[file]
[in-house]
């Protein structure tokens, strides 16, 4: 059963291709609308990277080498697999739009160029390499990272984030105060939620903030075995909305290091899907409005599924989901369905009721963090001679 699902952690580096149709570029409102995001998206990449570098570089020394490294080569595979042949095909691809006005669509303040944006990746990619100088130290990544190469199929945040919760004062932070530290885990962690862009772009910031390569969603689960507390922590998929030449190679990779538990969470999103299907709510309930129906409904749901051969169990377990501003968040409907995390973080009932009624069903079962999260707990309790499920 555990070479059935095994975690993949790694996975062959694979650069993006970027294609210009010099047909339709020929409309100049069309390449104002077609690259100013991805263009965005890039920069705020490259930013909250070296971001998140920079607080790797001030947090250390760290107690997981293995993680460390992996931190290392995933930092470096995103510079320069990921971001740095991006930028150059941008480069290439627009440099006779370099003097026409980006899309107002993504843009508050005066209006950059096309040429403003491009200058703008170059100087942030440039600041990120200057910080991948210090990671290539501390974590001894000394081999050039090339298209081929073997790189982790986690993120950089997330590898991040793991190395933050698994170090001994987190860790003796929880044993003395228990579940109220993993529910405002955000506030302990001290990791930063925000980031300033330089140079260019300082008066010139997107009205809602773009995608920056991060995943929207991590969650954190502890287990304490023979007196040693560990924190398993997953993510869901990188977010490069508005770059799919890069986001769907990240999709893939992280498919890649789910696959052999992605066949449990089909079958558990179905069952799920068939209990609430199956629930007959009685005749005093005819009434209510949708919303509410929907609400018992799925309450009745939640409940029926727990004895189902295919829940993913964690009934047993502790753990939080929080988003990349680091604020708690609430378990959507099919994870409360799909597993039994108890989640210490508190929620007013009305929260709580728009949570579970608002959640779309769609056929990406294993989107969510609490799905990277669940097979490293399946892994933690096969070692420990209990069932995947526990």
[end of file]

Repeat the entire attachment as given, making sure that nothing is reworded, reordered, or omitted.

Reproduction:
[in-house]
């Protein structure tokens, strides 16, 4: 059963291709609308990277080498697999739009160029390499990272984030105060939620903030075995909305290091899907409005599924989901369905009721963090001679 699902952690580096149709570029409102995001998206990449570098570089020394490294080569595979042949095909691809006005669509303040944006990746990619100088130290990544190469199929945040919760004062932070530290885990962690862009772009910031390569969603689960507390922590998929030449190679990779538990969470999103299907709510309930129906409904749901051969169990377990501003968040409907995390973080009932009624069903079962999260707990309790499920 555990070479059935095994975690993949790694996975062959694979650069993006970027294609210009010099047909339709020929409309100049069309390449104002077609690259100013991805263009965005890039920069705020490259930013909250070296971001998140920079607080790797001030947090250390760290107690997981293995993680460390992996931190290392995933930092470096995103510079320069990921971001740095991006930028150059941008480069290439627009440099006779370099003097026409980006899309107002993504843009508050005066209006950059096309040429403003491009200058703008170059100087942030440039600041990120200057910080991948210090990671290539501390974590001894000394081999050039090339298209081929073997790189982790986690993120950089997330590898991040793991190395933050698994170090001994987190860790003796929880044993003395228990579940109220993993529910405002955000506030302990001290990791930063925000980031300033330089140079260019300082008066010139997107009205809602773009995608920056991060995943929207991590969650954190502890287990304490023979007196040693560990924190398993997953993510869901990188977010490069508005770059799919890069986001769907990240999709893939992280498919890649789910696959052999992605066949449990089909079958558990179905069952799920068939209990609430199956629930007959009685005749005093005819009434209510949708919303509410929907609400018992799925309450009745939640409940029926727990004895189902295919829940993913964690009934047993502790753990939080929080988003990349680091604020708690609430378990959507099919994870409360799909597993039994108890989640210490508190929620007013009305929260709580728009949570579970608002959640779309769609056929990406294993989107969510609490799905990277669940097979490293399946892994933690096969070692420990209990069932995947526990």